Neuroscience

Yael Niv’s research has implications for those with post-traumatic stress disorder. “We want to understand how an old, possibly traumatic memory can be erased,” she explains.
Yael Niv’s research has implications for those with post-traumatic stress disorder. “We want to understand how an old, possibly traumatic memory can be erased,” she explains.
Sameer A. Khan

If you are bitten by a dog, chances are good that future encounters with a dog will scare you. Even if you interact with 20 dogs and are not bitten, the fear response likely will be triggered the next time you encounter a dog.

Yael Niv, an assistant professor of psychology and neuroscience, is teasing out how our brains learn from experience and how we can unlearn fears and habits. The research has important implications for those with post-traumatic stress disorder. “We want to understand how an old, possibly traumatic memory can be erased,” she explains. The key, according to Niv, is understanding when the brain forms new memories and when it updates old ones.

In a recent experiment with researchers at the University of Texas at Austin, Samuel Gershman, a graduate student in Niv’s lab, attempted to alter the memories of rats that had learned to associate a neutral “toot” sound with an electric shock to the foot. Just as a dog bite generates a fear response the next time one sees a dog, the rats in the laboratory associated the sound with the shock. The link remained even when the sound was played several times without a shock being administered, because the rats’ brains cataloged the newer experiences as different memories, so the old memories remained intact, Niv says.

Niv wanted to find out how such negative associations are erased. She found that if new experiences are very similar to old experiences, the brain groups these memories together and modifies the old memory, rather than adding a new one. To make them unlearn the association, the rats gradually were weaned from the pairing, rather than the pairing being halted abruptly.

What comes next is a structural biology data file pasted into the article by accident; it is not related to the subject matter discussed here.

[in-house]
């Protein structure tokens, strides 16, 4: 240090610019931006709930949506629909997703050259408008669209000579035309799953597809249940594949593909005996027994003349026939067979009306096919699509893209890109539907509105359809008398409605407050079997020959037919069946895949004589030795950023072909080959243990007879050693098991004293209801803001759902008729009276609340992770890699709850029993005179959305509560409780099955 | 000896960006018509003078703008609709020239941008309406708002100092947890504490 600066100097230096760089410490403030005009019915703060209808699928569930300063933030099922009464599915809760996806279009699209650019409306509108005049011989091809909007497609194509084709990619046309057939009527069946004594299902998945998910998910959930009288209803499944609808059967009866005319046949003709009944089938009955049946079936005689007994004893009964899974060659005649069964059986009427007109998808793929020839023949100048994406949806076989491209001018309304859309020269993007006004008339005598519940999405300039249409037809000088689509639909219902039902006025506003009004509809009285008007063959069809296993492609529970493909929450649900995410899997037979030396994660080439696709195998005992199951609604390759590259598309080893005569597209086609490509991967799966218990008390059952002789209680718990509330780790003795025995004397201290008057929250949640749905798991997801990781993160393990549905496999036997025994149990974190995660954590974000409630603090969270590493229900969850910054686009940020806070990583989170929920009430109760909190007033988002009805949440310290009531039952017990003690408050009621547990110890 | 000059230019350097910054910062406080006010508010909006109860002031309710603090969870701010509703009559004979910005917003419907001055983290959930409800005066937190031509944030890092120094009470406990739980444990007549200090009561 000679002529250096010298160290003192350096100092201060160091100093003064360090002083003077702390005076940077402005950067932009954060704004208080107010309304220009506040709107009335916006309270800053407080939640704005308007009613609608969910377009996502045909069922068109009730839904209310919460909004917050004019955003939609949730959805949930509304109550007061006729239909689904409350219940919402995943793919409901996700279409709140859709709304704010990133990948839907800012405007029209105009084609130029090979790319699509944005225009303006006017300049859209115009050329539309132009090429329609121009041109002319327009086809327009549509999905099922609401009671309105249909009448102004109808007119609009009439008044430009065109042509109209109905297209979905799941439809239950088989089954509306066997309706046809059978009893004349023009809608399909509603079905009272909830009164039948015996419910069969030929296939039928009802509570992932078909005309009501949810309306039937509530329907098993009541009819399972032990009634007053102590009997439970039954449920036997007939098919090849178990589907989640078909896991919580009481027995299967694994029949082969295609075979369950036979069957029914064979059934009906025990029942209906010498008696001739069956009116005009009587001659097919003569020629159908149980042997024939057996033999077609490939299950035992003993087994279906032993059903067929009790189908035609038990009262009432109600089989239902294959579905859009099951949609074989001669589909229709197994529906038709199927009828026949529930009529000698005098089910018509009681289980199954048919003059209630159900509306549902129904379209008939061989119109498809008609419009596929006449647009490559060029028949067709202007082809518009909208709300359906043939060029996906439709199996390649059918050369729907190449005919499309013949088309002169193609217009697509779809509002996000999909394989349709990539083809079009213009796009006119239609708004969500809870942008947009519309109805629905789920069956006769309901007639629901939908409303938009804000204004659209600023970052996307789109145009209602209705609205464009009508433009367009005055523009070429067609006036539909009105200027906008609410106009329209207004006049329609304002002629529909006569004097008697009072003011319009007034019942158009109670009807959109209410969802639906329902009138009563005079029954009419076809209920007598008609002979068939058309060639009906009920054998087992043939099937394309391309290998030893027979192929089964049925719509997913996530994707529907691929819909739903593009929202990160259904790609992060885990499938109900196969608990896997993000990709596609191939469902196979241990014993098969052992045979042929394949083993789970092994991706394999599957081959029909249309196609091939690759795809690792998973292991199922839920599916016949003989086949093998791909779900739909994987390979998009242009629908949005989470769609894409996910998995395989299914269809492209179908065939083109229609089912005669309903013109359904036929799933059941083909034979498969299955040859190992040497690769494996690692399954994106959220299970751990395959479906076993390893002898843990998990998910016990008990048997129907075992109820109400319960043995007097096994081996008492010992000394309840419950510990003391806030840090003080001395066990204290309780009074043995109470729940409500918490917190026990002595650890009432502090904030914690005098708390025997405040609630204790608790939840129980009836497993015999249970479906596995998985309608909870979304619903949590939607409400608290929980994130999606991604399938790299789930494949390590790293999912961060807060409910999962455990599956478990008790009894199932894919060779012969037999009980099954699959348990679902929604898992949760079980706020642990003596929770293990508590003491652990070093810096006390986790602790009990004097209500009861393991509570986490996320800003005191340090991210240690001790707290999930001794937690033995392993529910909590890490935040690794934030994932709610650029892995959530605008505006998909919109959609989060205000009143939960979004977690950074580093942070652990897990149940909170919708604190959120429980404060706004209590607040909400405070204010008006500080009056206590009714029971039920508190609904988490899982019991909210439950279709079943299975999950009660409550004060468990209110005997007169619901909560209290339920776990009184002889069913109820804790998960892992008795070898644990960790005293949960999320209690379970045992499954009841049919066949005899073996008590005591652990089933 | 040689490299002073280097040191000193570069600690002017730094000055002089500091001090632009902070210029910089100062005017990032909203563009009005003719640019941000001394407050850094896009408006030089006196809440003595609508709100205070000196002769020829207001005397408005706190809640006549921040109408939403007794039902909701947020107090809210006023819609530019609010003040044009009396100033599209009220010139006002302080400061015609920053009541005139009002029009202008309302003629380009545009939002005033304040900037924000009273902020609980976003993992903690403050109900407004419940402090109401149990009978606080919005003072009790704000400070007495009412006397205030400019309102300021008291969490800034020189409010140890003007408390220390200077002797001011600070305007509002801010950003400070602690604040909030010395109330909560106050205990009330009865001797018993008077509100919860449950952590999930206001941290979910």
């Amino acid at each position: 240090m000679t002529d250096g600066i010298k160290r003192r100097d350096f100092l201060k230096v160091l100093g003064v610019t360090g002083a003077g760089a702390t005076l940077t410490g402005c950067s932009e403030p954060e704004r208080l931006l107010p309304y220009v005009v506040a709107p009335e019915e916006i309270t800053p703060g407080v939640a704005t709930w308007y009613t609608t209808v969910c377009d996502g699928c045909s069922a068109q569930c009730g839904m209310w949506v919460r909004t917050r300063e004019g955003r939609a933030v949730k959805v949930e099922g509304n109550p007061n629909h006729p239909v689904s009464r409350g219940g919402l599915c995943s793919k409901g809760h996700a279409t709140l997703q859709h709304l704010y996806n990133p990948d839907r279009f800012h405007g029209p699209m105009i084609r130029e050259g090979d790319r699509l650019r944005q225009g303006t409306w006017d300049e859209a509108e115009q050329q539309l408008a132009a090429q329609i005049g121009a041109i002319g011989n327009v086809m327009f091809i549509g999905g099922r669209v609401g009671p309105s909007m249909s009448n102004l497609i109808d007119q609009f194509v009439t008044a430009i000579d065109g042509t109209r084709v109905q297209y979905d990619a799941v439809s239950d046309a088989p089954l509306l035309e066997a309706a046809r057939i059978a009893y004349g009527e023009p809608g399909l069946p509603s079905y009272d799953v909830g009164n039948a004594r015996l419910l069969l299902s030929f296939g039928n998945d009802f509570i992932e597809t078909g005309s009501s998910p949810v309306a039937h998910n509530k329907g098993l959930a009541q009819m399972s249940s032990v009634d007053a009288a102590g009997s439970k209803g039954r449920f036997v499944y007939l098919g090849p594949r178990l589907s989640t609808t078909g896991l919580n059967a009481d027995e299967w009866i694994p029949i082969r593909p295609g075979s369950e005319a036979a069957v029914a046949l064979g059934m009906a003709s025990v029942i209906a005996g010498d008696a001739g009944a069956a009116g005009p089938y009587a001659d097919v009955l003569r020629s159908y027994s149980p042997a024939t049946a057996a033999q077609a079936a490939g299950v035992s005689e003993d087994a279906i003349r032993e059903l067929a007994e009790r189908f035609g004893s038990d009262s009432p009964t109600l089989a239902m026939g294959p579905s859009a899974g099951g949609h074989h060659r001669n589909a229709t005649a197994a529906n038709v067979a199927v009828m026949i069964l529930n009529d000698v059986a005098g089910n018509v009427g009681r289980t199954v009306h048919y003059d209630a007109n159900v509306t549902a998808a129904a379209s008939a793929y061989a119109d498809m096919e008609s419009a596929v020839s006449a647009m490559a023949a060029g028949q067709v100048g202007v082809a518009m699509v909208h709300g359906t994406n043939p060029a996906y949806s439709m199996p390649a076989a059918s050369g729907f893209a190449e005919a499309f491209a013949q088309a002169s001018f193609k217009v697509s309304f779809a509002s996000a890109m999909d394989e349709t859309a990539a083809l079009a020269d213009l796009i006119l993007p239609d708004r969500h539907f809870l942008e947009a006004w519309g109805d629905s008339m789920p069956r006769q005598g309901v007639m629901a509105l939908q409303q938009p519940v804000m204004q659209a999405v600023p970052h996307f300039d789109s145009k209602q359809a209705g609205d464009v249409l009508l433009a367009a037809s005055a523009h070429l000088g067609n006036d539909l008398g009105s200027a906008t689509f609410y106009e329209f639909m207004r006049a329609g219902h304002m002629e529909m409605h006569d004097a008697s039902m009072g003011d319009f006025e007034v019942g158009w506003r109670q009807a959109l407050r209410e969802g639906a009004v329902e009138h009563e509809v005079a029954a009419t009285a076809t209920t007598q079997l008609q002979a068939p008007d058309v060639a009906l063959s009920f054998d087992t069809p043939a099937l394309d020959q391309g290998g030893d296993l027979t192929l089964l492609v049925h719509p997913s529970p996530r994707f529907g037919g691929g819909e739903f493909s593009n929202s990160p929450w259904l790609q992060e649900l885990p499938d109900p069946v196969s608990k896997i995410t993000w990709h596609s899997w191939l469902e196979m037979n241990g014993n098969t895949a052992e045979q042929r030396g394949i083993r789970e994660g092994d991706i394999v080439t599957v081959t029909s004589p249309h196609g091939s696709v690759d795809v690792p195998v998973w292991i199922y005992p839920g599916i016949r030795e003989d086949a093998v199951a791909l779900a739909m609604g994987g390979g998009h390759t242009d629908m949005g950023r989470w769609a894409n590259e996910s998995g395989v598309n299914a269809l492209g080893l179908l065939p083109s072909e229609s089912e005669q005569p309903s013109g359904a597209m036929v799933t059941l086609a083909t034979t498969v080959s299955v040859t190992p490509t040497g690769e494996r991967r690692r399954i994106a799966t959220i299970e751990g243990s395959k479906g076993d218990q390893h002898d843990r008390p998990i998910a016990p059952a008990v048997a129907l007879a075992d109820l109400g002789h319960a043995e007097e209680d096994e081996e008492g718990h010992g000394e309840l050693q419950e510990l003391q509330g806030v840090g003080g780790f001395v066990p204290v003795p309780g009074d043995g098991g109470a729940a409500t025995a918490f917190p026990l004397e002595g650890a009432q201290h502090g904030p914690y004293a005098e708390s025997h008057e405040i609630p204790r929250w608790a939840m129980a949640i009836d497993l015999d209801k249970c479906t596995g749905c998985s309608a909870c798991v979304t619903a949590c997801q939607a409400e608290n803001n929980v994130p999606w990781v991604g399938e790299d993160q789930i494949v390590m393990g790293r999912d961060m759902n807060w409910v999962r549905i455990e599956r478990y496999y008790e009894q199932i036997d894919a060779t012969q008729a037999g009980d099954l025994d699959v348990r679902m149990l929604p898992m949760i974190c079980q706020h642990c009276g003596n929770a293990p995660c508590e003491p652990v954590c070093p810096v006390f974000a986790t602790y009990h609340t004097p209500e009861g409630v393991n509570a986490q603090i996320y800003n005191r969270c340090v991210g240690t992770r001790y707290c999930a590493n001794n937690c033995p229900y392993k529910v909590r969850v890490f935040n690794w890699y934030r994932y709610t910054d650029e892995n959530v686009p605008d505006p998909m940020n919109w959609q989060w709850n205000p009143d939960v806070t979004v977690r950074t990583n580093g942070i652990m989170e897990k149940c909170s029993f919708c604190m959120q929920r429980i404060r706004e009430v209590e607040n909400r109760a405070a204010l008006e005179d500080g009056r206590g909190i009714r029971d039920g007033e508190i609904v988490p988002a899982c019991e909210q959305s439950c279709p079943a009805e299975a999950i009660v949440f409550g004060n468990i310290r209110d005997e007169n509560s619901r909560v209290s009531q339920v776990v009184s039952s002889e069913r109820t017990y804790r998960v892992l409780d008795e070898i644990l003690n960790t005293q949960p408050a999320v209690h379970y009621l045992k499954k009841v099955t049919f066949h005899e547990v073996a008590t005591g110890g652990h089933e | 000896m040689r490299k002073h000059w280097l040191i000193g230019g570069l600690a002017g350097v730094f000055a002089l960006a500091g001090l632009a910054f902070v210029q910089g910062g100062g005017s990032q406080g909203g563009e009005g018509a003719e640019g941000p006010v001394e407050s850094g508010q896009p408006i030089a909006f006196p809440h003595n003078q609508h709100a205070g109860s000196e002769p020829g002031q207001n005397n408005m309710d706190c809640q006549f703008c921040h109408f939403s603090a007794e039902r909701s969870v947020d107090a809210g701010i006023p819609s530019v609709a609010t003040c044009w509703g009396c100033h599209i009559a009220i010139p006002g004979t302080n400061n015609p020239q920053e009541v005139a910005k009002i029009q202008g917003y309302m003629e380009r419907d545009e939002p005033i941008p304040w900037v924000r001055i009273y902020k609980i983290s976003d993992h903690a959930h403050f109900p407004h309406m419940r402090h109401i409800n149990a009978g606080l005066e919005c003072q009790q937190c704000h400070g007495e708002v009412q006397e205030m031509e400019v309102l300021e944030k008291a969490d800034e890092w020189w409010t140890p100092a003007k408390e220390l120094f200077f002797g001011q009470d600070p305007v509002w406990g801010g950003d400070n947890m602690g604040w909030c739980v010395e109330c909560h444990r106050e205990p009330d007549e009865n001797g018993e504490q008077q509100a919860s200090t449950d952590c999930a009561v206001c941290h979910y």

Although the animals still were exposed to shocks in the unlearning phase, the gradual decrease in pairing resulted in the modification of the older memory. Over time, the animals stopped associating the sound with the negative experience. A month later, the animals had no fear of the sound. “The traumatic memory no longer lingered,” says Niv.

A similar experiment was done on 14 people who were presented with images of snakes followed by an electric shock to the wrist, which resulted in a fear of pictures of snakes (fear was measured as an increase in sweat). Just as in the animal experiments, the participants who were weaned off the unpleasant association gradually rather than abruptly recovered from the fear.

Niv recently received a Presidential Early Career Award for Scientists and Engineers, which comes with a five-year grant of about $1 million from the U.S. Department of Defense to continue her research on learning and memory. She is planning additional experiments to test the boundaries of this unlearning effect and to evaluate how effective it is for a fear acquired several months or even a year earlier. “We know quite a lot about learning and memory, but these are usually studied in isolation. What we are trying to understand is how learning interacts with memory in our brains.”